The prior of the Church of the Sacred Heart is a 38 year-old priest, Canon Wulfran Lebocq, choir-master of the Institute and permanently resident in the diocese since 2010. For the time being, the community in Limerick is composed of four members, whose average age is 32. 

The Institute of Christ the King follows the spirituality of St. Francis de Sales, which is expressed in the motto of the Institute: Live the truth in charity, and could be summarised in the famous quote of the Doctor of Charity: Cook the truth in charity until it tastes sweet. The Canons of the Institute of Christ the King have a vast experience in working with the young. Schools, youth camps, days of recollection, musical training and many other activities are among the benefits they are used to bringing to the places where they work. 

In Limerick, the Institute of Christ the King, supported by many local residents and a large group of friends in Ireland and abroad, intends to restore the Church of the Sacred Heart to its original purpose as a vibrant spiritual and cultural centre and a beautiful place of worship through a dynamic and open community life as a spiritual family. However, this will require a careful historical restoration before the Church may be opened once again to the greater public. 

The Institute of Christ the King celebrates the classical Roman Liturgy, the Latin Mass, in its Extraordinary Form according to the liturgical books promulgated by Blessed Pope John XXIII in 1962. This liturgy, promoted by Blessed John Paul II and Pope Benedict XVI in various documents, attracts today an ever greater number of people, especially young adults, students and families. The Institute is accustomed to see a lively family of faithful in its churches and wishes to bring the uplifting beauty of sacrality and genuine culture to all. 

This beautiful church at the Crescent is still today a special architectural jewel, and many deplored its closing and long-term vacancy. The Institute of Christ the King, which has a special devotion to the Sacred Heart of Jesus, truly desires to reopen this church for the benefit of all, in close collaboration with the local civil and ecclesiastical authorities. In this way, yet another sign of a brighter future will again come alive in Limerick.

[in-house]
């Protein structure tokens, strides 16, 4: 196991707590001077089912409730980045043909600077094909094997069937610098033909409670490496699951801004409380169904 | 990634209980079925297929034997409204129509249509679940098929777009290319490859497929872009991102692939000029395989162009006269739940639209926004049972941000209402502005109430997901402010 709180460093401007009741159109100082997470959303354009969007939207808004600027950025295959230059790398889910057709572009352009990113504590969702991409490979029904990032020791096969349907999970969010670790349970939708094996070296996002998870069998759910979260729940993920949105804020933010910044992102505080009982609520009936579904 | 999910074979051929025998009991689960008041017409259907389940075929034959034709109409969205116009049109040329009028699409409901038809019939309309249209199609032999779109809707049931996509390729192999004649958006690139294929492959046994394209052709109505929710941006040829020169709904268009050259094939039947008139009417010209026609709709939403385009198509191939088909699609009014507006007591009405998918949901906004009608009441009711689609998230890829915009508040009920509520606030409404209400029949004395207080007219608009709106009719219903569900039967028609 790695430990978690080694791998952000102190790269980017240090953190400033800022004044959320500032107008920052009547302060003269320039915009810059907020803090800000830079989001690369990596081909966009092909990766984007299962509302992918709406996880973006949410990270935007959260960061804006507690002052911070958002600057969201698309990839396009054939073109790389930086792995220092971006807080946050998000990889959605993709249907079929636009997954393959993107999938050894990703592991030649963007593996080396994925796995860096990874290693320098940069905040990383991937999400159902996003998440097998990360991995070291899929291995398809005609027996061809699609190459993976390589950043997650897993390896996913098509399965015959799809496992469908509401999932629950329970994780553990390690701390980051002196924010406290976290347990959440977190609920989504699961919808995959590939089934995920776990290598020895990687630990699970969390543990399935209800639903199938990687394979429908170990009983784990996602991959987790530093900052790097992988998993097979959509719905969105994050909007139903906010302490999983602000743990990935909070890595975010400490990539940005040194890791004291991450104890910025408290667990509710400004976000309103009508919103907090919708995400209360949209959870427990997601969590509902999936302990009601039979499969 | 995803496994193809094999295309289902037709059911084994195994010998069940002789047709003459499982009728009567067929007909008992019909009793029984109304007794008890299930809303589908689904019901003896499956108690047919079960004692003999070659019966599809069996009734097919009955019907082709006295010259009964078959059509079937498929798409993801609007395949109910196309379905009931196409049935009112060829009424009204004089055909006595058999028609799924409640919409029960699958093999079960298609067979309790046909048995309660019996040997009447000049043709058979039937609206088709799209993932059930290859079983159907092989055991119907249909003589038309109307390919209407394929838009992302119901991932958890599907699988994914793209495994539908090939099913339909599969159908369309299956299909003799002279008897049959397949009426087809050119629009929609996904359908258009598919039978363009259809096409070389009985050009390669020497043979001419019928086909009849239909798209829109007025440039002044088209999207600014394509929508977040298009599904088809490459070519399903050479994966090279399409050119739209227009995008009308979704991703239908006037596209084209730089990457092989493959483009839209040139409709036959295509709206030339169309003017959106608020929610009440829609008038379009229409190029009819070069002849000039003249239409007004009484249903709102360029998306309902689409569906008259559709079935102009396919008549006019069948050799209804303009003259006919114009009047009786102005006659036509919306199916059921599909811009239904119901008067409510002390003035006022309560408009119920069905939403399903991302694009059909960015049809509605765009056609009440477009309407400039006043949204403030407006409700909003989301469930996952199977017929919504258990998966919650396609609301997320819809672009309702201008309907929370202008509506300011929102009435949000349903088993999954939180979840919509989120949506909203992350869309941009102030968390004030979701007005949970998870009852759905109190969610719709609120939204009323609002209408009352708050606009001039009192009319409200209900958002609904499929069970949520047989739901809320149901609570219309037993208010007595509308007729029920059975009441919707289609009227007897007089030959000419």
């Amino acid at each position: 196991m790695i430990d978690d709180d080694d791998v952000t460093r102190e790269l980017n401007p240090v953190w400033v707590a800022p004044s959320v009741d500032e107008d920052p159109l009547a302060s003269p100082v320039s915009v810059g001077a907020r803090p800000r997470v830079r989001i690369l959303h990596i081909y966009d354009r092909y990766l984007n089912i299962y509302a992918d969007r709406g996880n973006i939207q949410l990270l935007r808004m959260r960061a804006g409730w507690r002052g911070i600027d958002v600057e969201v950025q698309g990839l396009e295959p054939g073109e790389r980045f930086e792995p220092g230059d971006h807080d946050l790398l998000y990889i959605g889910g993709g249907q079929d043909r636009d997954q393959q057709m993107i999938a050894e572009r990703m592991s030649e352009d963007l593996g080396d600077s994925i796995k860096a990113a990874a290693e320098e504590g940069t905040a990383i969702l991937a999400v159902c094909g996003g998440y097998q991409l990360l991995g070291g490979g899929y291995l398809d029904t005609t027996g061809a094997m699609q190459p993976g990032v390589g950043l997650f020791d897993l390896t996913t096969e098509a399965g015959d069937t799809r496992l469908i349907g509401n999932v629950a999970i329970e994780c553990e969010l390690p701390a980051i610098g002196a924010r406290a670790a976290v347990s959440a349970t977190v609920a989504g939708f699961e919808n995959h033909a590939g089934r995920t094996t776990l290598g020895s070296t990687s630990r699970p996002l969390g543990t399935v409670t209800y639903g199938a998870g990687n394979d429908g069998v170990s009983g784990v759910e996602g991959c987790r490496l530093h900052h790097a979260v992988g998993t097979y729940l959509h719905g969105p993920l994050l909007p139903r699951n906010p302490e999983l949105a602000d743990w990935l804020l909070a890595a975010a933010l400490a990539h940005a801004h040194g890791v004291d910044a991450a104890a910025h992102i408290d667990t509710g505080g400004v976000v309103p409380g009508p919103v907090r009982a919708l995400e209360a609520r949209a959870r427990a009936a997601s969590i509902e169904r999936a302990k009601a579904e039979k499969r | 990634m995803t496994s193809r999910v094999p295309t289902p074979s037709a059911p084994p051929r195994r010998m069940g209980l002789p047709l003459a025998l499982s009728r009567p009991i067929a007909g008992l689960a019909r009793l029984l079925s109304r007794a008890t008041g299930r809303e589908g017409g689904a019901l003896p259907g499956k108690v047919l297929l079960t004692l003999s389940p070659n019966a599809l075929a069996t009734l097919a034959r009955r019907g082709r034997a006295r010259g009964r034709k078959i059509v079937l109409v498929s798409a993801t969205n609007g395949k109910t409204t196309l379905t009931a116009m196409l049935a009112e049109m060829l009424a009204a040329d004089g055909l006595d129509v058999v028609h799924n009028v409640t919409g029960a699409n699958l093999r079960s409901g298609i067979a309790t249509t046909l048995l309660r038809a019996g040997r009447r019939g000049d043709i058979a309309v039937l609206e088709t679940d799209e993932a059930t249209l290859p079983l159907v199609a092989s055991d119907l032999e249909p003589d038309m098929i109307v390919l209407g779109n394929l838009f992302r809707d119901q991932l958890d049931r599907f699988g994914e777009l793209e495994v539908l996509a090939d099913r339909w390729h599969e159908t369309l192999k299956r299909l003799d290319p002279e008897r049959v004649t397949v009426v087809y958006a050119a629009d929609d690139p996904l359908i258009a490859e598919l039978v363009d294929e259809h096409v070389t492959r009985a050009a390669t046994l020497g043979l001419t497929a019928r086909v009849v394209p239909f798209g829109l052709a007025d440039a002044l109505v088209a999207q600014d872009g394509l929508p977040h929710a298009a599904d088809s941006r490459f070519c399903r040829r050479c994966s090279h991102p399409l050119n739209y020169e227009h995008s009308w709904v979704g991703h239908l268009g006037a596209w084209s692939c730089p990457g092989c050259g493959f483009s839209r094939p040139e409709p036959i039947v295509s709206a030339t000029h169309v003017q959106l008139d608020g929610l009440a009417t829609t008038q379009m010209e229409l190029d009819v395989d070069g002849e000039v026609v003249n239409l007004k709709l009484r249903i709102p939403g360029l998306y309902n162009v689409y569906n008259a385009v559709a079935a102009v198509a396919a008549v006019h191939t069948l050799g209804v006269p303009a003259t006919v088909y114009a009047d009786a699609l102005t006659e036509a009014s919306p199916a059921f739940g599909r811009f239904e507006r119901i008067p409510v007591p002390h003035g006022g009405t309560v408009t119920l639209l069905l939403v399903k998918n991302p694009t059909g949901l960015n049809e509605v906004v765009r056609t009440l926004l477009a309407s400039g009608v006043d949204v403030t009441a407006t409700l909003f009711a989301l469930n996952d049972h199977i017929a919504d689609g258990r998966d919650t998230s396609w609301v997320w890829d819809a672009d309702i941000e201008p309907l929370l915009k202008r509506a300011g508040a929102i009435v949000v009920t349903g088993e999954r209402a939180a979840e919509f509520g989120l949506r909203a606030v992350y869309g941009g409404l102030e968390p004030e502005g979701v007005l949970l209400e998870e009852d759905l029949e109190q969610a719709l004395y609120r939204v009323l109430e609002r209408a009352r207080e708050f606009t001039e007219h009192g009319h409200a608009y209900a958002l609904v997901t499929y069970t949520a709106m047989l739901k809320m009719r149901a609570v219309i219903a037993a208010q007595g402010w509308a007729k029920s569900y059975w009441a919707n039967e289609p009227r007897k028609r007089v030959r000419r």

Those who would like to know more about this important project for Limerick City can find further information either on their website (www.institute-christ-king.ie) or by visiting the community at the Crescent: Come and see!" 



From 2006



Bishop Donal Murray of Limerick will be the principal celebrant for the final Mass of Thanksgiving to mark the closure of the Jesuits’ Sacred Heart Church in Limerick on Friday 30th June at 8pm. Fr John Dardis, the Irish Jesuit Provincial, and Fr Dermot Murray, Superior of the Sacred Heart Church Jesuit Community, will be among the concelebrants. Many other Jesuits from across the country will attend. 

Acknowledging that closing the church was a very difficult decision to make, Fr Dardis said: “The Sacred Heart congregation have been loyal church goers, and the church has been their spiritual home for many years. The relationship is not only one of priests and people but of friends, and that friendship is deeply valued.” And Fr. Dardis went on to reiterate the commitment of the Jesuits to the people of Limerick: “We are opening a new Centre for Spirituality in the autumn, along with a Jesuit Refugee Service centre beside it. And of course the very successful work of the Crescent College Comprehensive will continue and develop”. Fr Dardis continued: “We have kept the faith, we have passed it on to generation upon generation and you have responded a hundredfold. So let us move on together to work in new ways to serve the faith of future generations”.

Fr Dermot Murray, Director of the new Spirituality Centre said it will be situated not far from the Crescent Shopping Centre in Dooradoyle, beside the Jesuit residence there. “We hope to offer a variety of ways in which people can come to know God more deeply and to understand better how to put their love into action in their daily lives.” Acknowledging that many people felt deep sadness at the Church closure, he added, “I share their sadness, but I believe the Lord is calling us to continue to serve in different ways as new challenges for Christians emerge”.

According to Eugene Quinn, Director of the Jesuit Refugee Service, which will open its doors in the autumn, the arrival of asylum seekers and refugees to our shores is one such challenge. The Limerick centre will work with refugees and asylum seekers in the area of health, education, emergency assistance and integration in the local community. Mr Quinn commented: “JRS offices are located in over 50 countries and more than 376,000 people benefit directly from JRS projects. I’m delighted to be director of this new centre for Limerick, and JRS Ireland looks forward to extending its services both here and at national level.”

A special brochure to mark the memory of the Sacred Heart Church will be distributed at the Mass of Thanksgiving on Friday night